April 5, 2012 | by Phil Reese
National news in brief: April 6
North Carolina,same-sex marriage,gay marriage,gay politics dc,gay news

Recent polls have shown North Carolina may have a shot at turning back a ballot measure barring state recognition of same-sex couples in the constitution. (Washington Blade file photo by Michael Key)

Majority of N.C. voters oppose marriage ban

ELON, N.C. — A new poll out this week shows that 60 percent of North Carolina voters oppose the language that will be used on the May 8 ballot to pass a proposed constitutional amendment banning state recognition of same-sex relationships.

The same poll by Elon University indicated that when the exact impact of the ballot measure — known as Amendment One — was explained to voters, the number opposed rose to 66 percent.

Poll findings have fluctuated in recent weeks in the state, with several showing majority support for the ban, but all have shown that the electorate seems confused about the impact of the law, especially in terms of whether or not it bans all state recognition, including domestic partnerships and civil unions.

Activist uses ‘sunshine laws’ to change minds

SEATTLE — A gay Washington man has found a novel way to advocate for LGBT rights after the state made available the names of the signatories of a petition that put same-sex couples’ rights up for vote in 2009.

After the state released the names of the signers of the petition that put Referendum 71 on the ballot, Paul Thomasson began to send letters to people on the list.

“You don’t know me,” the letter always begins, according to the Seattle Times, “but you may soon be in a position to have an effect on my life.”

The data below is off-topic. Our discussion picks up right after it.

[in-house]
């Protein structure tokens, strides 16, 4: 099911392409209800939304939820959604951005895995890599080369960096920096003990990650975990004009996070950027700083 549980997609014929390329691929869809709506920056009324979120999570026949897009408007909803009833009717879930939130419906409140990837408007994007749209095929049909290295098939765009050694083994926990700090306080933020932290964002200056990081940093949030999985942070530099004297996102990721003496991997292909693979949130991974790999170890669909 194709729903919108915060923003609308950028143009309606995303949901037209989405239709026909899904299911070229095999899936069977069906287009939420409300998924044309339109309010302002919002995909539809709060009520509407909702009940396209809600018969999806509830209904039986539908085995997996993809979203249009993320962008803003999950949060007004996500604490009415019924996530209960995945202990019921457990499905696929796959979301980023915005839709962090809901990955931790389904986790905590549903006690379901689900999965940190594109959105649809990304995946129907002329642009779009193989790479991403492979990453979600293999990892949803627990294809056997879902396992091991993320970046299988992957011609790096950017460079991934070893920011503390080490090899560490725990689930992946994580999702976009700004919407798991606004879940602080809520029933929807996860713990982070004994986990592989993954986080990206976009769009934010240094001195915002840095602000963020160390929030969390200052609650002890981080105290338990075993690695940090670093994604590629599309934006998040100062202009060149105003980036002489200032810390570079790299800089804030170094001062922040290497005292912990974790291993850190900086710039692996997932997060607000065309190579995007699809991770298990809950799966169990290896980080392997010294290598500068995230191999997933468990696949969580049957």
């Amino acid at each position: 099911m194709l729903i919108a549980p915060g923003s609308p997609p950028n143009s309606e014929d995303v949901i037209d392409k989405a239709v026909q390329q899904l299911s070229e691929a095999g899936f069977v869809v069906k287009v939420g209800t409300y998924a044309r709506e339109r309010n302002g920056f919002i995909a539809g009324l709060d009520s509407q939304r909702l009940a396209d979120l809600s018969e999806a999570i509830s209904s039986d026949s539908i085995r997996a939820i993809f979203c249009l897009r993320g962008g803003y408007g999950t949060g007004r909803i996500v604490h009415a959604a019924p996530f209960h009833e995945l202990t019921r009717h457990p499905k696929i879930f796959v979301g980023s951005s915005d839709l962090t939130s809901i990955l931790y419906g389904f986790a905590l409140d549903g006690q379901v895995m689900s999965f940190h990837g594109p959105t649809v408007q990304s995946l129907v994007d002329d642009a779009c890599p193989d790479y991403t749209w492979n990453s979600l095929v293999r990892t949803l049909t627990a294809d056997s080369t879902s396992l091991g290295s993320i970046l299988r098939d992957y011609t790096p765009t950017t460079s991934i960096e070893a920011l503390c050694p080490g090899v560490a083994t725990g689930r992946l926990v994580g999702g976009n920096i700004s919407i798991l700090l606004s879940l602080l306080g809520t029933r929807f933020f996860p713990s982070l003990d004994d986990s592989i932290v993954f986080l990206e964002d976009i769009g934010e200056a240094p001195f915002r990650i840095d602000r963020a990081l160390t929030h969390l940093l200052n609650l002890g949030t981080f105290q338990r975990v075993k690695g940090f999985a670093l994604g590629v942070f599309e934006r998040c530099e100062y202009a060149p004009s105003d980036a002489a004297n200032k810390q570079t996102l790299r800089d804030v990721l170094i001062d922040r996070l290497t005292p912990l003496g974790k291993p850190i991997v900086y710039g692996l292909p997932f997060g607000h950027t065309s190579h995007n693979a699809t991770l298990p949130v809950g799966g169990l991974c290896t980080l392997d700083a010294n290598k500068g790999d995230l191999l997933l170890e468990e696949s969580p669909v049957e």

Thomasson’s letters tell his personal story, and entreat the recipients to vote against an upcoming referendum — Referendum 74 — that would undo the state’s recently passed same-sex marriage law.

“People are basically good and tolerant,” Thomasson says. “My intent was to let them know there’s an actual human being affected by their decision.”

Chicago clinic repays $715,000 to feds

CHICAGO — The Chicago Dept. of Public Health will proactively address disparities faced by the city’s LGBT population, according to the Windy City Times.

The 22-point plan will ramp up tobacco cessation efforts, as well as the collection of hate crime statistics for this higher risk population. The department will also do more to collect sexual orientation and gender identity statistics, and develop cultural competency training for health care providers.

However, the announcement comes on the heels of a report by the Chicago Tribune that Chicago-based LGBT clinic Howard Brown Health Center will pay back $715,000 to federal agencies to settle claims former executives misspent grant money.

“This is all behind us now,” Howard Brown CEO Jamal Edwards told the Tribune. Edwards took over in 2010 after the organization was put in the spotlight for violating federal law.

Acclaimed lesbian poet Rich dies at 82

LOS ANGELES — One of the nation’s most celebrated poets died last week. Lesbian poet and Baltimore native Adrienne Rich died in her Santa Cruz, Calif., home from complications of long-term rheumatoid arthritis, according to the L.A. Times. (Read the Washington Blade’s own tribute.)

Rich was a highly acclaimed poet, known for writing about women’s rights, the poor and especially for her anti-war poetry. She made headlines in 1997 for refusing to accept the National Medal for the Arts from then-President Clinton — a plotline later explored on the iconic White House drama ‘The West Wing,’ with Laura Dern playing a poet turning down the position of U.S. Poet Lauriat during wartime.

Rich is survived by her long-time partner Michelle Cliff, and three sons from her first marriage.

 

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